Care should be taken so as not to mistake this maxim for what it is not. It is neither at the service of pride nor is it a tool for pretenders. It will not serve as alibi for Herod the Great who chose to massacre all the innocent infants in the land of Bethlehem and its environs just for the fear of ‘how will it be heard’ that he was dethroned by an infant king (cf. Matthew 2:16).Simultaneously, it is not at pal with the pride of Herod the Tetrarch (Antipas) who in his deadly pride prefers to behead John the Baptist than for the people to hear that he could not fulfill the demands of his imprudent promises (cf. Matthew 14:9-10). In this case, love and human sympathy have been sacrificed on the altar of self-ego. In fact, it is certainly not pivotal to the cruelty cum pride of vile dictators (like Adolf Hitler) who will prefer to commit suicide than for it to be heard that they were killed in battle.
Such a maxim is not in any way a canopy for pretenders who are saints in one end but are better off as instruments of the devil in their real self. They have become unredeemable prisoners of themselves. In their own case, instead of how will it be heard, they concern themselves with how should their actions not be heard. They cover the real thing and showcase the shadow of who and what they really are.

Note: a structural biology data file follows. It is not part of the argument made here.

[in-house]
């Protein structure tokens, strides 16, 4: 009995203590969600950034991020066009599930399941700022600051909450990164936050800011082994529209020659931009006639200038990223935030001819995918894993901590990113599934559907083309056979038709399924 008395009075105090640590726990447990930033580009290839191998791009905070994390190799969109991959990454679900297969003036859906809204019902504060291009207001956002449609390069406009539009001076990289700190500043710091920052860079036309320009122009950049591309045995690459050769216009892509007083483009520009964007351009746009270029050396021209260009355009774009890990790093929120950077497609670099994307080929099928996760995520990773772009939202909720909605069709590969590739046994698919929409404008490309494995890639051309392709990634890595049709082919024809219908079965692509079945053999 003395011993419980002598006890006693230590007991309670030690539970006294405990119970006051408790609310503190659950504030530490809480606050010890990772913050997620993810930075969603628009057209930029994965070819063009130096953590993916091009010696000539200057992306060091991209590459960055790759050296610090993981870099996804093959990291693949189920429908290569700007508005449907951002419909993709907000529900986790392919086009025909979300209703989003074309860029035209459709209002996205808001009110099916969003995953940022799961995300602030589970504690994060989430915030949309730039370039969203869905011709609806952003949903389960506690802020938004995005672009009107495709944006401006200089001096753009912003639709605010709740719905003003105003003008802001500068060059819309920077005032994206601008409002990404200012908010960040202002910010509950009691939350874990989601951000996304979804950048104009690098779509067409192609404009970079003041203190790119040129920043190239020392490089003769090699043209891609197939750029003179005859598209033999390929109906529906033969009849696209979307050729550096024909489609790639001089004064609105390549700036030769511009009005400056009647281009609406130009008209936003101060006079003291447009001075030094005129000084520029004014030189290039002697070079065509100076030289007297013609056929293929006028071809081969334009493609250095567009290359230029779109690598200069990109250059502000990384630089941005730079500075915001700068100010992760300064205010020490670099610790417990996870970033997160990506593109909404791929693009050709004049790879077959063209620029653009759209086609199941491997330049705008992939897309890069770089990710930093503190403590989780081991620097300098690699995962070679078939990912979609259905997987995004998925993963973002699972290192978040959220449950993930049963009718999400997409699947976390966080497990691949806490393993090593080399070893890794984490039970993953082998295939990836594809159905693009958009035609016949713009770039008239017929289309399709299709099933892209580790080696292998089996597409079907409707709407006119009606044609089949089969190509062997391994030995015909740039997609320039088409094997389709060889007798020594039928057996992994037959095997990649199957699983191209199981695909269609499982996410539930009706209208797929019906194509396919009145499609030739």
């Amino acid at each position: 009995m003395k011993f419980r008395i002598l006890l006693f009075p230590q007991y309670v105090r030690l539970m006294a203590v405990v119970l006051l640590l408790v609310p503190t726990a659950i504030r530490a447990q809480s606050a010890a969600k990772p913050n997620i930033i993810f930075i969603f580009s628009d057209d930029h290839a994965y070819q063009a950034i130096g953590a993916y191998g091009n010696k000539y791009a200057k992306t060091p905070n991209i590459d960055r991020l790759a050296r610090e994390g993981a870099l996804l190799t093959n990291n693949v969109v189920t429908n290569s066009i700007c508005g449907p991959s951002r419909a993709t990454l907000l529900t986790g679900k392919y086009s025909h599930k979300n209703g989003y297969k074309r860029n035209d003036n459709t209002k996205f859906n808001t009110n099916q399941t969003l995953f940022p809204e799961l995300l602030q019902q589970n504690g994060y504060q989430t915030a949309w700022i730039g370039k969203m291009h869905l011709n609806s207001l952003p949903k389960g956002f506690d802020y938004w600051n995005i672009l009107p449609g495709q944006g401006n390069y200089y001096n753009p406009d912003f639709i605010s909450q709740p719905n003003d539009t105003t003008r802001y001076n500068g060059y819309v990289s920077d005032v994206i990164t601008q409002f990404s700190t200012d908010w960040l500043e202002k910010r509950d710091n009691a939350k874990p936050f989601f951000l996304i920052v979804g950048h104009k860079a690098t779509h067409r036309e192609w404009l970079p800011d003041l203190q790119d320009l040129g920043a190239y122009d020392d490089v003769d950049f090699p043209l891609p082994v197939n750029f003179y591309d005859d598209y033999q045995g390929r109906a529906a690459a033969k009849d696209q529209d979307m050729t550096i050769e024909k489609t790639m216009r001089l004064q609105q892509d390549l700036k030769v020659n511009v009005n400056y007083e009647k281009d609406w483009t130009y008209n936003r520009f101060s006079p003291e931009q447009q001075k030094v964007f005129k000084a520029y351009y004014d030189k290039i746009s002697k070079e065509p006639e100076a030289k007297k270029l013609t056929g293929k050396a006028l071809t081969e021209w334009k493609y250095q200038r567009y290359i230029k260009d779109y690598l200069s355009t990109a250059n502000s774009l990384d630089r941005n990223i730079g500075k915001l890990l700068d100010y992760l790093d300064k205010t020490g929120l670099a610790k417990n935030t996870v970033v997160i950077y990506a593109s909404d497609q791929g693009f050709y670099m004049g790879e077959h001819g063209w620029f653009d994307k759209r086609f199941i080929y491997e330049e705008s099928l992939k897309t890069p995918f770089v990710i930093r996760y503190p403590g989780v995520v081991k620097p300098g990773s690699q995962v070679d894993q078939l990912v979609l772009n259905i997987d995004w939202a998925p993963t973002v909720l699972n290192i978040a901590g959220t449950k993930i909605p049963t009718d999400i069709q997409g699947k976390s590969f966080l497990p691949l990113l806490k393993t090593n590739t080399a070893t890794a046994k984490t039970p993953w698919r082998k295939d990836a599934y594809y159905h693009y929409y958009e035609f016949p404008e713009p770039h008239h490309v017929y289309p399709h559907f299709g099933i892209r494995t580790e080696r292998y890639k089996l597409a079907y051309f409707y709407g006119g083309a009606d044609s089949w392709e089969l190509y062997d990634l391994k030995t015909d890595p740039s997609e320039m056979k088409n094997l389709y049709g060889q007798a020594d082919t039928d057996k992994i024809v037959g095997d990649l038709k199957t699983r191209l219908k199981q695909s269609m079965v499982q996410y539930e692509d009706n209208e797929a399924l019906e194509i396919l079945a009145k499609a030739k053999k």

In the prime, is it not the case that such a celebrated maxim is becoming an abandoned treasure in our society today? Indeed without gainsaying the fact,it is seemingly defeated and discarded in a decadent society where the depraved are extolled and the virtuous are victimized and sidelined. ‘How will it be heard’ is a forgotten ideal in a society like ours that derives immeasurable delight in compensating evil but on the other hand, vehemently humiliates the good. So it is ina society that exonerates the guilty but on the contrary, in utmost pleasure, sentences or subjects the just to scorn. Here comes the reason for my fear. I am afraid for my fellow Christians who are entrapped in a world where pleasure, position, power, money, mutual suspicion and betrayal, and the like hold sway. I am afraid for my beloved brothers and sisters who live in a world of shamelessness, a world that is less concerned with how it will be heard.